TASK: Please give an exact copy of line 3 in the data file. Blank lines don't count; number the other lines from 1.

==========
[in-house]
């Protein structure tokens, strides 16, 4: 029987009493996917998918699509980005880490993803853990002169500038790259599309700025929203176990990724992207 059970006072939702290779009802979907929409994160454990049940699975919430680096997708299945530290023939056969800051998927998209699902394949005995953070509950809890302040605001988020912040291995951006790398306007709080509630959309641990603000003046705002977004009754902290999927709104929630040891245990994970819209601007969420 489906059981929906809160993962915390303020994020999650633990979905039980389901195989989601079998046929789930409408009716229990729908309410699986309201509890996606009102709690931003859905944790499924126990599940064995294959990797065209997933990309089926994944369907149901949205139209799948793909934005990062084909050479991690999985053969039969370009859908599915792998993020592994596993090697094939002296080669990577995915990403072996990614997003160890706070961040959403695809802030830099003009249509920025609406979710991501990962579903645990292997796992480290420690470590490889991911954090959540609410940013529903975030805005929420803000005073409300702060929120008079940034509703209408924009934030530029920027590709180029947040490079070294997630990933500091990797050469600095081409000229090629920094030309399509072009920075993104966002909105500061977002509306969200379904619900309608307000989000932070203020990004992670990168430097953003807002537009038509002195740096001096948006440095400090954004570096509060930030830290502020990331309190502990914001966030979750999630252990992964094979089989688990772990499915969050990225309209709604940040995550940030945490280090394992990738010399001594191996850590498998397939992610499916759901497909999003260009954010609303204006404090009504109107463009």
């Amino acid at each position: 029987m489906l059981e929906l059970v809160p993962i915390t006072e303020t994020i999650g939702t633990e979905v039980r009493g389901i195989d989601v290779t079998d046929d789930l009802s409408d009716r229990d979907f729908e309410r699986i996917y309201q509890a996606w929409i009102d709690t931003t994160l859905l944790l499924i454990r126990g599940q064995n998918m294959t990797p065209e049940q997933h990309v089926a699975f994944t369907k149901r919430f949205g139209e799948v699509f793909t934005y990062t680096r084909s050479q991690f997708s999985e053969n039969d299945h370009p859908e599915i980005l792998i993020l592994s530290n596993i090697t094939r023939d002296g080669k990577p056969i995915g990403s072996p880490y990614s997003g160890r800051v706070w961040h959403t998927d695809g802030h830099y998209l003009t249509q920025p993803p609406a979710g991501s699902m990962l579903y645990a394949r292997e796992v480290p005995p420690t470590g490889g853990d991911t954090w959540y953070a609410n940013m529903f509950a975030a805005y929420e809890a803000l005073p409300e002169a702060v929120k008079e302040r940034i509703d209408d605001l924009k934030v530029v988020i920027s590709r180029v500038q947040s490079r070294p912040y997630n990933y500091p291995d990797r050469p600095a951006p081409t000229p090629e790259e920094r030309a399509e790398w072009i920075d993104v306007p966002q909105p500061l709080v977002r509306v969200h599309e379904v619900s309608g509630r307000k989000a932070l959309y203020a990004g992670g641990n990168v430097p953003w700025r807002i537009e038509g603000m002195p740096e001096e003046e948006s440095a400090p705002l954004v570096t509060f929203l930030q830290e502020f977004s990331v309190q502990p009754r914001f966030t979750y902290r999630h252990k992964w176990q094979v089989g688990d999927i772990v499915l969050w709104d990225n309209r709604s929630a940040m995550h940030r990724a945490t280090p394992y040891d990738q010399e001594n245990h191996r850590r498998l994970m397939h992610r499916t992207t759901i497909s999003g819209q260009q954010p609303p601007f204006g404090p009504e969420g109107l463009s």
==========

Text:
């Amino acid at each position: 029987m489906l059981e929906l059970v809160p993962i915390t006072e303020t994020i999650g939702t633990e979905v039980r009493g389901i195989d989601v290779t079998d046929d789930l009802s409408d009716r229990d979907f729908e309410r699986i996917y309201q509890a996606w929409i009102d709690t931003t994160l859905l944790l499924i454990r126990g599940q064995n998918m294959t990797p065209e049940q997933h990309v089926a699975f994944t369907k149901r919430f949205g139209e799948v699509f793909t934005y990062t680096r084909s050479q991690f997708s999985e053969n039969d299945h370009p859908e599915i980005l792998i993020l592994s530290n596993i090697t094939r023939d002296g080669k990577p056969i995915g990403s072996p880490y990614s997003g160890r800051v706070w961040h959403t998927d695809g802030h830099y998209l003009t249509q920025p993803p609406a979710g991501s699902m990962l579903y645990a394949r292997e796992v480290p005995p420690t470590g490889g853990d991911t954090w959540y953070a609410n940013m529903f509950a975030a805005y929420e809890a803000l005073p409300e002169a702060v929120k008079e302040r940034i509703d209408d605001l924009k934030v530029v988020i920027s590709r180029v500038q947040s490079r070294p912040y997630n990933y500091p291995d990797r050469p600095a951006p081409t000229p090629e790259e920094r030309a399509e790398w072009i920075d993104v306007p966002q909105p500061l709080v977002r509306v969200h599309e379904v619900s309608g509630r307000k989000a932070l959309y203020a990004g992670g641990n990168v430097p953003w700025r807002i537009e038509g603000m002195p740096e001096e003046e948006s440095a400090p705002l954004v570096t509060f929203l930030q830290e502020f977004s990331v309190q502990p009754r914001f966030t979750y902290r999630h252990k992964w176990q094979v089989g688990d999927i772990v499915l969050w709104d990225n309209r709604s929630a940040m995550h940030r990724a945490t280090p394992y040891d990738q010399e001594n245990h191996r850590r498998l994970m397939h992610r499916t992207t759901i497909s999003g819209q260009q954010p609303p601007f204006g404090p009504e969420g109107l463009s």